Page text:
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Health Care Workers' Risk Perceptions of Personal and Work Activities and Willingness to Report for Work During an Influenza Pandemic

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  • Georges Dionne
  • Denise Desjardins
  • Martin Lebeau
  • Stéphane Messier
  • André Dascal

Abstract

The ability and willingness of health care workers to report for work during a pandemic are essential to pandemic response. The main contribution of this article is to examine the relationship between risk perception of personal and work activities and willingness to report for work during an influenza pandemic. Data were collected through a quantitative Web-based survey sent to health care workers on the island of Montreal. Respondents were asked about their perception of various risks to obtain index measures of risk perception. A multinomial logit model was applied for the probability estimations, and a factor analysis was conducted to compute risk perception indexes (scores). Risk perception associated with personal and work activities is a significant predictor of intended presence at work during an influenza pandemic. The average predicted probability of being at work during the worst scenario of an influenza pandemic is 46% for all workers in the sample, 36% for those overestimating risk in personal and work activities (95% CI: 35%-37%), 53% for those underestimating risk in work activities (95% CI: 52%-54%), and 49% for those underestimating risk of personal activities (95% CI: 48%-50%). When given an opportunity to change their intentions, 45% of those who initially did not intend to report for work in the worst scenario would do so if the pandemic resulted in a severe manpower shortage. These results have not been previously reported in the literature. Many organizational variables are also significant.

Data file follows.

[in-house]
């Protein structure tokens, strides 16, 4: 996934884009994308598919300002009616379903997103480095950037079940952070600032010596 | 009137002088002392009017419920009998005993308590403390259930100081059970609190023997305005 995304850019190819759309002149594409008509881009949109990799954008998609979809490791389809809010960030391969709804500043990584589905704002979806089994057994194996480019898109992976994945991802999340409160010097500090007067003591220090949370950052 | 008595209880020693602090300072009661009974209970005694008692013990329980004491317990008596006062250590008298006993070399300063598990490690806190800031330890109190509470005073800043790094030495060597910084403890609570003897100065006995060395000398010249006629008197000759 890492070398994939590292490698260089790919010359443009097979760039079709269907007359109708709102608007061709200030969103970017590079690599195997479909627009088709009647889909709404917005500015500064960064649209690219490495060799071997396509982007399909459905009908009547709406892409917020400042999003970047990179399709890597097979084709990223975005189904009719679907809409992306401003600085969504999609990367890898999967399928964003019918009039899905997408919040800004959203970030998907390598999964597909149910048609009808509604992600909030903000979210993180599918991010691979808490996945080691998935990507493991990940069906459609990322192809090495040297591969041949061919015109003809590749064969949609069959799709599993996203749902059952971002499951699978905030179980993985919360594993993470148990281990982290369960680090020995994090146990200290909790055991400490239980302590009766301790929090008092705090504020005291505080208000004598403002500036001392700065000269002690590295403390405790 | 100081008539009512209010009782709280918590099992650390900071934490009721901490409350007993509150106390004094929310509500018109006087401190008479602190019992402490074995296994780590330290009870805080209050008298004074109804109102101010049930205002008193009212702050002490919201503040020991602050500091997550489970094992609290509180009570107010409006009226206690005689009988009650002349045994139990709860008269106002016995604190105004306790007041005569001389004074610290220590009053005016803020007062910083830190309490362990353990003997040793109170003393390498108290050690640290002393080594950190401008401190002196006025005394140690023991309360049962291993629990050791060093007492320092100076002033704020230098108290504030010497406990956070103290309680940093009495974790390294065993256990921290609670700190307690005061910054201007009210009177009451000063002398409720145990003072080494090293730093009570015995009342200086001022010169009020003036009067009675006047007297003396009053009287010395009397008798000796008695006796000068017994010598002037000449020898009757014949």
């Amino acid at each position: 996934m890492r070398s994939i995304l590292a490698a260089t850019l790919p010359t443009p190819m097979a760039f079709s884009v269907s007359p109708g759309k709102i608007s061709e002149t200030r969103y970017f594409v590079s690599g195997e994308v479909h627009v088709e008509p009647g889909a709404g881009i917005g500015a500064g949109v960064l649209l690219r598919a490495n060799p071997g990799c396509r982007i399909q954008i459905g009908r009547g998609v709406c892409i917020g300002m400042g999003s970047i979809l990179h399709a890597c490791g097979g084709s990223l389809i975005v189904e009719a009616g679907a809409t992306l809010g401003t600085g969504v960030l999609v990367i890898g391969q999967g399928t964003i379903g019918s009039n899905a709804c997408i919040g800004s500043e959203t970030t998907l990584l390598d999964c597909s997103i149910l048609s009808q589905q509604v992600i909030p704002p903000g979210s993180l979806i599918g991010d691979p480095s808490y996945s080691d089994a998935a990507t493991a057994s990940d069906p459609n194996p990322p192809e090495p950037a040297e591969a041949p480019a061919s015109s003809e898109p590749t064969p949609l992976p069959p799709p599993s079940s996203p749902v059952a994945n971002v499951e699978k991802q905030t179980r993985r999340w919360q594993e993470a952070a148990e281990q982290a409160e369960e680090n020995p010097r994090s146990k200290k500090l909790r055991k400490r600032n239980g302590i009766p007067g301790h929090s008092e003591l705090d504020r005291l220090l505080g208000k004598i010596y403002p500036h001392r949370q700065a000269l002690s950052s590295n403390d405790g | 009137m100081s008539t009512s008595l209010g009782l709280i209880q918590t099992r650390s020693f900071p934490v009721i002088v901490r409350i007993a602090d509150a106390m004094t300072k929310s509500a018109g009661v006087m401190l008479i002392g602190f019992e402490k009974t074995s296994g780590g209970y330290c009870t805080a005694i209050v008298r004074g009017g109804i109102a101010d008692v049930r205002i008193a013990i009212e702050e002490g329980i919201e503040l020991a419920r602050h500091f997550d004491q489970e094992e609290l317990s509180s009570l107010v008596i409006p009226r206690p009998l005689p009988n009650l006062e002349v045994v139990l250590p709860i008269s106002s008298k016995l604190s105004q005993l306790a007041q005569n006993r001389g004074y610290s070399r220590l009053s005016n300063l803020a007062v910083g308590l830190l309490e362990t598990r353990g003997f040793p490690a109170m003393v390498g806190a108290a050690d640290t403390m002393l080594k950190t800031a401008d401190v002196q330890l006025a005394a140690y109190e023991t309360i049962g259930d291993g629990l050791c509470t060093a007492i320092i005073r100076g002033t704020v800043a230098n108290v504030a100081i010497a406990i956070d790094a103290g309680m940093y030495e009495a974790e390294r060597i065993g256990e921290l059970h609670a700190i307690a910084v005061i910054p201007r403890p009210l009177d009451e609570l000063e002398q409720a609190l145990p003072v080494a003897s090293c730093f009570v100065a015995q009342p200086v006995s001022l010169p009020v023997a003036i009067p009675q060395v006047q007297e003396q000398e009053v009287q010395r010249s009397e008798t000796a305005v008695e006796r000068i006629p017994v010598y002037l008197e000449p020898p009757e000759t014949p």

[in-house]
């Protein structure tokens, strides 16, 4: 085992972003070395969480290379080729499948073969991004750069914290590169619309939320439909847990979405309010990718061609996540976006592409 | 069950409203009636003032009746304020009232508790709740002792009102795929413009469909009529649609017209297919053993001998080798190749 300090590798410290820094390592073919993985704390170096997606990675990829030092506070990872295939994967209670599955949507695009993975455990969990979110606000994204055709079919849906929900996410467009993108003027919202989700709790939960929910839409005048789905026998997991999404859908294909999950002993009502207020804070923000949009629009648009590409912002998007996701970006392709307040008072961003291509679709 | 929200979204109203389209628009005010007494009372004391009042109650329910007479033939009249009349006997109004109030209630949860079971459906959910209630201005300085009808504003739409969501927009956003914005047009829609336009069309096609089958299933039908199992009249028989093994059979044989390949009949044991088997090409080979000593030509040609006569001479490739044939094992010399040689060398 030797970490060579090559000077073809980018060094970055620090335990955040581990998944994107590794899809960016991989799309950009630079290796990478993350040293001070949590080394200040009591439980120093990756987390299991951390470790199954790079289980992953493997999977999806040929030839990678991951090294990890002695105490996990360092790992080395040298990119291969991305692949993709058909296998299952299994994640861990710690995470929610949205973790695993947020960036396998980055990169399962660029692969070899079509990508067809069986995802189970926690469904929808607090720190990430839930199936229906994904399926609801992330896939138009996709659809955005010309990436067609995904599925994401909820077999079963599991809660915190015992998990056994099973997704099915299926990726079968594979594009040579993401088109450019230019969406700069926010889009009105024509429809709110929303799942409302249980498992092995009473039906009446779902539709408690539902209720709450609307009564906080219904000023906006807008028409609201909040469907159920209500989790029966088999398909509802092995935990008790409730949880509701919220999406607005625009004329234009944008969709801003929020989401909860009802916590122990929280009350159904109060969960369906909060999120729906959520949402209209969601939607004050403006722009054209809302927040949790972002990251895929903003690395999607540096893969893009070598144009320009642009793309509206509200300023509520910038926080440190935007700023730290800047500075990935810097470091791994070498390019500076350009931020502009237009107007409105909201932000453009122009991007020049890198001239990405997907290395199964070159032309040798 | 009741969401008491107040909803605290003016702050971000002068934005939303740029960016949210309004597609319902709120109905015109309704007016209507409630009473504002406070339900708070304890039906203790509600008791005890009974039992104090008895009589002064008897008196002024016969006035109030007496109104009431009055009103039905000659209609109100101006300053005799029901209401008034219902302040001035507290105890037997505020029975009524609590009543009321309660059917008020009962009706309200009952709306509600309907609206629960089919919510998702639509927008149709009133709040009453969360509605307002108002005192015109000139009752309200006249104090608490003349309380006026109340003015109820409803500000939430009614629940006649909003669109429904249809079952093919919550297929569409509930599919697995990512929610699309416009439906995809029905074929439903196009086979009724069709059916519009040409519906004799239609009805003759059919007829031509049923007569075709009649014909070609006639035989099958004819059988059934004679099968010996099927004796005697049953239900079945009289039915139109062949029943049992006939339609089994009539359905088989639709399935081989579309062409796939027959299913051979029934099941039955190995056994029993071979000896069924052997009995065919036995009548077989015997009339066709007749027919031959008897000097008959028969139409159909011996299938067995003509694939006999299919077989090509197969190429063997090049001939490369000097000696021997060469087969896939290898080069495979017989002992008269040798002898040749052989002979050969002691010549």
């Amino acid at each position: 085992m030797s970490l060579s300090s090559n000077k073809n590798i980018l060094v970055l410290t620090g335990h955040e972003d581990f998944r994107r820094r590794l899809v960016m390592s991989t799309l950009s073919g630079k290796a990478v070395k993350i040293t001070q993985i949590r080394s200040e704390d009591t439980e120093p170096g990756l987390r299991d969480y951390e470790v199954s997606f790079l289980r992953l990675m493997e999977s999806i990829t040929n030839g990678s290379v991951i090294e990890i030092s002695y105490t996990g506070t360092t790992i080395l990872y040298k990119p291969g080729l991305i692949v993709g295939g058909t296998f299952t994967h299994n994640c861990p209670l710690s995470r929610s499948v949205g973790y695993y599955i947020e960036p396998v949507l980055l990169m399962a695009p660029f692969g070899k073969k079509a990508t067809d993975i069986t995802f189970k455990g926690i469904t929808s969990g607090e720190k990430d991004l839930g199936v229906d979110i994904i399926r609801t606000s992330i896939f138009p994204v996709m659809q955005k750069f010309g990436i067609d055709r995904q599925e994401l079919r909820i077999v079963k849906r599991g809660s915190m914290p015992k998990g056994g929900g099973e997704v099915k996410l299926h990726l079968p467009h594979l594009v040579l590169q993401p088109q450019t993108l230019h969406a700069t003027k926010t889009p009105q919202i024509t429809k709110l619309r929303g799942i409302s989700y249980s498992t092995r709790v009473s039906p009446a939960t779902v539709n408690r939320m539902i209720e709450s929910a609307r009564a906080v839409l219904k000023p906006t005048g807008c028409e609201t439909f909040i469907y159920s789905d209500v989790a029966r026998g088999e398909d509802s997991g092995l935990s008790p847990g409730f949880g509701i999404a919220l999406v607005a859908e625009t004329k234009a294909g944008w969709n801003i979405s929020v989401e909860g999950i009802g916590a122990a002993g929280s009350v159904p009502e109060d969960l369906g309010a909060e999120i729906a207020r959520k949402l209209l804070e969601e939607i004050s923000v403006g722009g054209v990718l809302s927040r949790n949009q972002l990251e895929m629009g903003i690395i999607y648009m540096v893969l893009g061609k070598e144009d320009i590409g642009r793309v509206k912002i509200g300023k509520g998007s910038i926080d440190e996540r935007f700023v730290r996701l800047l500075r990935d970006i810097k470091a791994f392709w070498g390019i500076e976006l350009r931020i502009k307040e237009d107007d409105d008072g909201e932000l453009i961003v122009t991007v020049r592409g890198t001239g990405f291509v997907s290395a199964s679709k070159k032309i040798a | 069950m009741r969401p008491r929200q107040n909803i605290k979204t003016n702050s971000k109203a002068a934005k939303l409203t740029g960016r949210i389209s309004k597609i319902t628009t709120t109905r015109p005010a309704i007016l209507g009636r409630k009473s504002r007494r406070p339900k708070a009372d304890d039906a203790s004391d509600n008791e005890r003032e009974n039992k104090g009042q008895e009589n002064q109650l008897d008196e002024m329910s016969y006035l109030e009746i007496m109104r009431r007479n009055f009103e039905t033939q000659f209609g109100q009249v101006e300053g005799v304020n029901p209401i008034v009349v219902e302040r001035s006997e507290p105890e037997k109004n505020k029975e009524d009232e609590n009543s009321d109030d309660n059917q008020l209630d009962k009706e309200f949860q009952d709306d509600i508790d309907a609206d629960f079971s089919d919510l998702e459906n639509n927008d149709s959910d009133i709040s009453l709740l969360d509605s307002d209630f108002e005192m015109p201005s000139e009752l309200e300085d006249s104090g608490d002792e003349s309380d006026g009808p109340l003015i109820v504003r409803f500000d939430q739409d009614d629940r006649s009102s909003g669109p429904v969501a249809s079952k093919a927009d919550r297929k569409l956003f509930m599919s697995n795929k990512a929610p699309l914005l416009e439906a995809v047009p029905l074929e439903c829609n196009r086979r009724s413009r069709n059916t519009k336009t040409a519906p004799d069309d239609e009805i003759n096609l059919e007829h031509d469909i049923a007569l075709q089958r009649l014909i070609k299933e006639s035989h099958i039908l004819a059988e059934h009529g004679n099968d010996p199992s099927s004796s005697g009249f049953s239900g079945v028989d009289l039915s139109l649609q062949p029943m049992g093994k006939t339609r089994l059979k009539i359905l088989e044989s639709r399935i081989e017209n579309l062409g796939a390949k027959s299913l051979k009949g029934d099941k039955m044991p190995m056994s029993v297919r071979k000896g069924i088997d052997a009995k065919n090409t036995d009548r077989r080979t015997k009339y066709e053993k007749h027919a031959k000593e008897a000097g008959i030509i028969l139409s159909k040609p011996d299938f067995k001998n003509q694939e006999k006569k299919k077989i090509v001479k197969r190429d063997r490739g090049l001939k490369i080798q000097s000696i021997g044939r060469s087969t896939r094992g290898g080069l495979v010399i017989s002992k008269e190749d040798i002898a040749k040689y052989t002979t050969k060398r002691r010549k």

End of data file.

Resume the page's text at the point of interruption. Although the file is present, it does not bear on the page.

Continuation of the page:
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Bibliographic Info

Paper provided by CIRPEE in its series Cahiers de recherche with number 1416.

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Date of creation: 2014
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Handle: RePEc:lvl:lacicr:1416

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Keywords: Influenza pandemic; pandemic preparedness; risk perception; reporting for work; health policy; personal and work activities;

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  1. Georges Dionne & Claude Fluet & Denise Desjardins, 2007. "Predicted risk perception and risk-taking behavior: The case of impaired driving," Journal of Risk and Uncertainty, Springer, vol. 35(3), pages 237-264, December.
  2. Trudy Ann Cameron, 2001. "Updating Subjective Risks in the Presence of Conflicting Information: An Application to Climate Change," University of Oregon Economics Department Working Papers 2003-8, University of Oregon Economics Department, revised 14 Jul 2001.
  3. W. Kip Viscusi & Joni Hersch, 2001. "Cigarette Smokers As Job Risk Takers," The Review of Economics and Statistics, MIT Press, vol. 83(2), pages 269-280, May.
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